‘Co-responding’ trial aiming to save lives in Newham
- Credit: Martin Simpson
Firefighters are expected to respond to around 28 life-threatening calls a week as part of a co-response trial.
The four month pilot will see fire crews, who already carry defibrillators, to respond to emergencies until a paramedic arrives on scene.
It begins in Newham and Merton today and will be rolled out in Wandsworth and Lambeth on Wednesday next week.
The initiative is aimed at meeting the demand faced by ambulance crews across the capital.
Chris Hartley-Sharpe, head of first responders at the London Ambulance Service said: “Our ambulance crews are facing unprecedented demand, treating over 1,500 critically ill patients every day and a further 2,000 patients with less serious illnesses and injuries.
“This initiative is a fantastic opportunity for the emergency services to work together and share resources and help save even more lives across London.”
Under the trial, if a 999 call meets a set criteria, a crew from each service will be dispatched at the same time.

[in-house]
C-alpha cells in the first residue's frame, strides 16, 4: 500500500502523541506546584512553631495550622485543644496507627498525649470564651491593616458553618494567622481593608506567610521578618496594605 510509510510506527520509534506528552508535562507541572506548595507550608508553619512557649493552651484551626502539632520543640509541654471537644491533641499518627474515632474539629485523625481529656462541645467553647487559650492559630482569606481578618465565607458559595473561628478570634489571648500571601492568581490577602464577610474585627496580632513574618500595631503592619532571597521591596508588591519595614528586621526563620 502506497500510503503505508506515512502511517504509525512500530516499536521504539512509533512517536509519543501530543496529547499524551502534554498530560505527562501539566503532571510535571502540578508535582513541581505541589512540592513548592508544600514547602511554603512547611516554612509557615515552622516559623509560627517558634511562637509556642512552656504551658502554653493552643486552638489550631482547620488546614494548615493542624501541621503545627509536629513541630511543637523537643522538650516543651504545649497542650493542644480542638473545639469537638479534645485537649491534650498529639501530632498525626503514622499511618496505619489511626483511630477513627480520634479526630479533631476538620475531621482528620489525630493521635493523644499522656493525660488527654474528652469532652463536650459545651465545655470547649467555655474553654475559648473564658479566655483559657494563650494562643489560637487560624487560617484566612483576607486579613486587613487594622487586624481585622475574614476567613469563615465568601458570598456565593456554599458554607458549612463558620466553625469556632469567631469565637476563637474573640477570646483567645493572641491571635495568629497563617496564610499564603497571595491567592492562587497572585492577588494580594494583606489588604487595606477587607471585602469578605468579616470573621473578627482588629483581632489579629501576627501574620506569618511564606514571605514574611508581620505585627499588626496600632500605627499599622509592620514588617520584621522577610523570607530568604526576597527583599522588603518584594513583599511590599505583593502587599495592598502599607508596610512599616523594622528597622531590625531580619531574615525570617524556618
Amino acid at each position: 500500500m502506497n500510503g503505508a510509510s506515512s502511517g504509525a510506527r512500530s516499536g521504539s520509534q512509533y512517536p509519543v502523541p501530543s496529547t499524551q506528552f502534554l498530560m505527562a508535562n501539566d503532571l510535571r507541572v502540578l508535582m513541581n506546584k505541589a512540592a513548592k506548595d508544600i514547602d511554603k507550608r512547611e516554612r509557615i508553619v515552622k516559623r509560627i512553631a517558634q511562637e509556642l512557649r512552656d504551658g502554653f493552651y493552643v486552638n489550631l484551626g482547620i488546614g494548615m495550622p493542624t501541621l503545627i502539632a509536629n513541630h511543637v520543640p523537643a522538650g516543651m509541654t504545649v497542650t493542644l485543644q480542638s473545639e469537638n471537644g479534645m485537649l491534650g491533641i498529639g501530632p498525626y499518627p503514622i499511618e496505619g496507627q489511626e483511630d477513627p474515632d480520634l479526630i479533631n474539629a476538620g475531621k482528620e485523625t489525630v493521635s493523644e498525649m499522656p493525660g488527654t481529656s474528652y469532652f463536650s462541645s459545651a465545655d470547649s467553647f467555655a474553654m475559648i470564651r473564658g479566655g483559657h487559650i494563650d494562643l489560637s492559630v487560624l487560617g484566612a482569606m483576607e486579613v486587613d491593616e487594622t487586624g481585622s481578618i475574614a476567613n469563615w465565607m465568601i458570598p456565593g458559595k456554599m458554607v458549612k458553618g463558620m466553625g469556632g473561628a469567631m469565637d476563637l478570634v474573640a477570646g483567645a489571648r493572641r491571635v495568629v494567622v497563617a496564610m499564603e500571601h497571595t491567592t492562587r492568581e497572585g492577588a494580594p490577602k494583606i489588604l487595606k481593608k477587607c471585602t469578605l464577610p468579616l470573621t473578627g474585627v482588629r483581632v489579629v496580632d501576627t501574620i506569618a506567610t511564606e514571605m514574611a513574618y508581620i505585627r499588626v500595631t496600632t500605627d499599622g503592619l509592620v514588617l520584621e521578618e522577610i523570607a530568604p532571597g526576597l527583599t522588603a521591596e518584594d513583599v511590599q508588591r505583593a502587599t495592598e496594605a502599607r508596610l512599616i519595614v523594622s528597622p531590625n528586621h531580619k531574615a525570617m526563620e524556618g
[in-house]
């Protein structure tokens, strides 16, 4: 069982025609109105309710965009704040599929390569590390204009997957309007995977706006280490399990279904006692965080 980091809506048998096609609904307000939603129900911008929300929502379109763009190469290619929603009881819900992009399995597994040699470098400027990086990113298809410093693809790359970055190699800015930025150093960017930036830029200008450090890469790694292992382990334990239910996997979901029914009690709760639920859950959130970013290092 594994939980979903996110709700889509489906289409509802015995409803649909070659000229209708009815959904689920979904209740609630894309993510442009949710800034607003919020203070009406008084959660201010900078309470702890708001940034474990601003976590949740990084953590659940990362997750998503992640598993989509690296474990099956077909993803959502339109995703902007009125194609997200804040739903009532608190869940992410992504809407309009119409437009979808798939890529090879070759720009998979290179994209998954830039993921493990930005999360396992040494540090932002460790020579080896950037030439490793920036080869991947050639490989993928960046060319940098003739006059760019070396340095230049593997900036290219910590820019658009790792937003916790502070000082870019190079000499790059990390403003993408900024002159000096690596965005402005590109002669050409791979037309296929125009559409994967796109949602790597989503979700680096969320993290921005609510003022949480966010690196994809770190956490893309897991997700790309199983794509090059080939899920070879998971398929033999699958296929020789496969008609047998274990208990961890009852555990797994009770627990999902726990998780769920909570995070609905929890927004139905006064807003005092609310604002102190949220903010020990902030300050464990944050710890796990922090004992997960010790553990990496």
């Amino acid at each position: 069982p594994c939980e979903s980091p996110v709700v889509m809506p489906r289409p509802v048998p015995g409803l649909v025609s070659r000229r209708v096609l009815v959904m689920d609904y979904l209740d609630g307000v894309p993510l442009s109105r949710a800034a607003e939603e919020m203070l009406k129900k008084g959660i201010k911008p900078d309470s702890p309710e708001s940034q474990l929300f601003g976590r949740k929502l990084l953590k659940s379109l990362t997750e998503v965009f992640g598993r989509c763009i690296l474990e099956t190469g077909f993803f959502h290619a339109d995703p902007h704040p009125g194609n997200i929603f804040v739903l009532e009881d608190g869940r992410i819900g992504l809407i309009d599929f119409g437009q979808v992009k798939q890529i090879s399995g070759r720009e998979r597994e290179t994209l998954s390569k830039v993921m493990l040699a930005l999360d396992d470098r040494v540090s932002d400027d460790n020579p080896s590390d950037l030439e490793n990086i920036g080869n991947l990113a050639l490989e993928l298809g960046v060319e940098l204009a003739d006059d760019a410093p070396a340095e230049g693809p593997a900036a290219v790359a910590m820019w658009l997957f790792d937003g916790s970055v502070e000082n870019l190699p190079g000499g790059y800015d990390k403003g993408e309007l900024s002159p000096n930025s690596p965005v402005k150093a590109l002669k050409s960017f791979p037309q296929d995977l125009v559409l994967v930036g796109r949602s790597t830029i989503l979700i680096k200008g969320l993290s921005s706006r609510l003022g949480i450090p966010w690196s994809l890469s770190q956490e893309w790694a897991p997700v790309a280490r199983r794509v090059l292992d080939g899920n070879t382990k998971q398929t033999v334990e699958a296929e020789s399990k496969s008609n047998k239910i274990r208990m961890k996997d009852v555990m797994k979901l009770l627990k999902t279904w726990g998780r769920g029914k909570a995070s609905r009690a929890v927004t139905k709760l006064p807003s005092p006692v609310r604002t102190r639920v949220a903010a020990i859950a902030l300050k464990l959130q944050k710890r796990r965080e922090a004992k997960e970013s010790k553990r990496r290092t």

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If the London Fire Brigade crew is able to get there faster, they will start basic life support until ambulance staff arrive.
If the ambulance arrives first, the Brigade will support them until the patient is taken to hospital.
The criteria for calls which will be co-responded to covers patients whose condition is immediately life-threatening as a result of cardiac or respiratory arrest.
Gareth Bacon, the chairman of the London Fire and Emergency Planning Authority, which runs the London Fire Brigade said: “As the number of fires and fire deaths continue to decline across London I’m delighted that firefighters can find new ways to use their excellent training and remarkable skill to help save even more lives.
“When it comes to treating someone in cardiac arrest, if firefighters are closest, it makes perfect sense that they should respond to improve the survival chances of those in need of rapid help.”
The London Ambulance Service is the busiest in the UK and has already launched a number of initiatives to increase cardiac arrest survival rates.
Defibrillators have been added to 110 police vehicles while over 1,000 were given to shops, gyms and businesses in the capital last year.